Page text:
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Highlights from the Keppler Collection
March 2, 2016

This post was written by Trish Kaiser, intern for the Department of Prints, Photographs, and Architecture. As an intern with the Library’s Graphic Materials Collections, I researched the extensive Keppler collection, which highlights Joseph Keppler and his son Udo’s influential satirical 19th century publication Puck. This collection includes 26 folders of original drawings, color lithographic prints, and…

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Witness to Tragedy: The Sinking of the General Slocum
February 24, 2016

This post was written by Ted Houghtaling, Scanning Technician. “Terrible affair that General Slocum explosion. Terrible, terrible! A thousand casualties. And heartrending scenes. Men trampling down women and children. Most brutal thing…” — James Joyce, Ulysses On the morning of June 15th, 1904, 1,358 members and friends of the St. Mark’s Evangelical Lutheran Church chartered an…

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The Aristocrat of Harlem: The Cotton Club
February 17, 2016

This post was written by Maureen Maryanski, Reference Librarian for Printed Collections. At the height of the Roaring Twenties, the wealthy and glamorous descended in droves on the northeast corner of 142nd Street and Lenox Avenue to hear the latest compositions, see the newest dances, and revel in the cultural and creative crucible of Harlem’s…

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AHMC of the Month: Benjamin Smith affidavit of freedom
February 9, 2016

  This post was written by Matthew Murphy, Head of Cataloging and Metadata. One of the many interesting aspects of the American Historical Manuscript Collection is the opportunity for new research it provides. One such item that would benefit from a deeper investigation is the June 16, 1821, affidavit of freedom for Benjamin Smith. Little is…

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NOW ON VIEW: A Celebration of Martin Luther King, Jr., with selections relating to African American history
February 3, 2016

Through March, the Patricia D. Klingenstein Library at the New-York Historical Society is displaying a number of documents reflecting the long history of African Americans in North America. These complement a particularly important new acquisition, an original letter from Dr. Martin Luther King, Jr. to publisher Henry Luce, that came to N-YHS as part of the recent…

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A closer look at the origins of the “skyscraper”
January 28, 2016

Some words wear a patina of history that make them appear to have been around forever. Others, like “skyscraper,” seem inherently modern, embodying the age which first saw the buildings they describe. By complete accident, while looking at an early 19th-century log book in the papers of Philadelphia physician and botanist, William Darlington, we recently stumbled across the word…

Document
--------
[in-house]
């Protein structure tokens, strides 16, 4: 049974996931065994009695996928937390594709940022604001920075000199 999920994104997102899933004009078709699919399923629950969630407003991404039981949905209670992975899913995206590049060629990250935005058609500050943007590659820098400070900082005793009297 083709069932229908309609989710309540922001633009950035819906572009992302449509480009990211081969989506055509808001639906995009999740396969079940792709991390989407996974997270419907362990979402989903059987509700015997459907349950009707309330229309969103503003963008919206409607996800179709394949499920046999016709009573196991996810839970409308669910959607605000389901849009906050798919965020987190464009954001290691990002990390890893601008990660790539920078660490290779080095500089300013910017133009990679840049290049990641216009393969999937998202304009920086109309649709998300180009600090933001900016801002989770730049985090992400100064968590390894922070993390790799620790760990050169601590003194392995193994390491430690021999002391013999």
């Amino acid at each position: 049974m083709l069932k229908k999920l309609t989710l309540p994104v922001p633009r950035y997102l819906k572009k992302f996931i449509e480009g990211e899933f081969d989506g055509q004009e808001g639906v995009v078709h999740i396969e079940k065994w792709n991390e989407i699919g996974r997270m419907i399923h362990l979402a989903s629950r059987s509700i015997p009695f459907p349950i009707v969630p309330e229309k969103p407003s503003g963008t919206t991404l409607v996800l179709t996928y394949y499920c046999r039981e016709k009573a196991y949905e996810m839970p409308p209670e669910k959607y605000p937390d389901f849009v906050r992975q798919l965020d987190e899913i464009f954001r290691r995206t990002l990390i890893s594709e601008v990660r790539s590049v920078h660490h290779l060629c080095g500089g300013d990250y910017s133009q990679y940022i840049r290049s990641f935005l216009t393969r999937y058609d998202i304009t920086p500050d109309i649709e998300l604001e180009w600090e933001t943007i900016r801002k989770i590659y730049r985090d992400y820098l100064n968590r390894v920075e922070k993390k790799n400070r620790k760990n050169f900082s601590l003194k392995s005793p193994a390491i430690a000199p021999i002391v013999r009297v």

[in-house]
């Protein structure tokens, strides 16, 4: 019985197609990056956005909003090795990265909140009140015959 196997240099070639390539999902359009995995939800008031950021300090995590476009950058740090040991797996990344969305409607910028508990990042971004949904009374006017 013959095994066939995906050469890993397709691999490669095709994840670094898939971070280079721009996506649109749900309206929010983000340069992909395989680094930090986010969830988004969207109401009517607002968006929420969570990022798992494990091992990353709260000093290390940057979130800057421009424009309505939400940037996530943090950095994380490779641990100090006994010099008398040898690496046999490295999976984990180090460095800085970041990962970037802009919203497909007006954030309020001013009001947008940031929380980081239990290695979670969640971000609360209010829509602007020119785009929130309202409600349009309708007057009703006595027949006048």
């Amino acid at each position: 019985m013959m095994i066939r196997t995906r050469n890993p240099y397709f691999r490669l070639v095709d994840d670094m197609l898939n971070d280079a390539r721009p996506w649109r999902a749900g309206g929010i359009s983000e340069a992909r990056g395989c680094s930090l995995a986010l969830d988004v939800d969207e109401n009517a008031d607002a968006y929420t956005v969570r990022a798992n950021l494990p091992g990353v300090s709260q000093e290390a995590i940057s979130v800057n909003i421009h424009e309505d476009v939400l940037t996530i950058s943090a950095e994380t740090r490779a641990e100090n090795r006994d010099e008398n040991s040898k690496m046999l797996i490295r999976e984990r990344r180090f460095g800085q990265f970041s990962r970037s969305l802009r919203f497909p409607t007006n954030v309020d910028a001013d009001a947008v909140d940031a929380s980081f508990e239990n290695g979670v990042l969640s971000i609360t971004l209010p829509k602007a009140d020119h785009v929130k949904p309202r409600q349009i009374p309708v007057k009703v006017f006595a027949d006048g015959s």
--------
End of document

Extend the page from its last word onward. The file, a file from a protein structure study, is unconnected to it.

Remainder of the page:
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N-YHS Institutional Archives Finding Aids Now On-line (Part 2)
January 21, 2016

This post was written by Project Archivist Larry Weimer. In Part 1 of this blog posted last week, I introduced N-YHS’ institutional archives project now underway thanks to a generous grant from the Leon Levy Foundation. Several finding aids are now online, and in this Part 2, I would like to give you a short…

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“Information from another quarter”: Washington writes to his spy master
January 20, 2016

Few things inspire curiosity like a George Washington letter…or a letter about spies. This past fall, a very generous donor presented to the New-York Historical Society a most interesting item: a George Washington letter about spies! Dated August 21, 1780, Washington writes to Major Benjamin Tallmadge regarding the Culper Spy Ring, one of Washington’s most successful intelligence-gathering networks during the American…

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AHMC of the Month: Was he mad? The sensational Guiteau trial and the assassination of President Garfield
January 12, 2016

This post was written by AHMC cataloger Miranda Schwartz. A small, bright-red trial pass from the American Historical Manuscript Collection leads us to look back at a sensational 19th-century trial—that of Charles J. Guiteau, an unstable, itinerant bill collector and lawyer who assassinated President James A. Garfield just four months after his election. For years…

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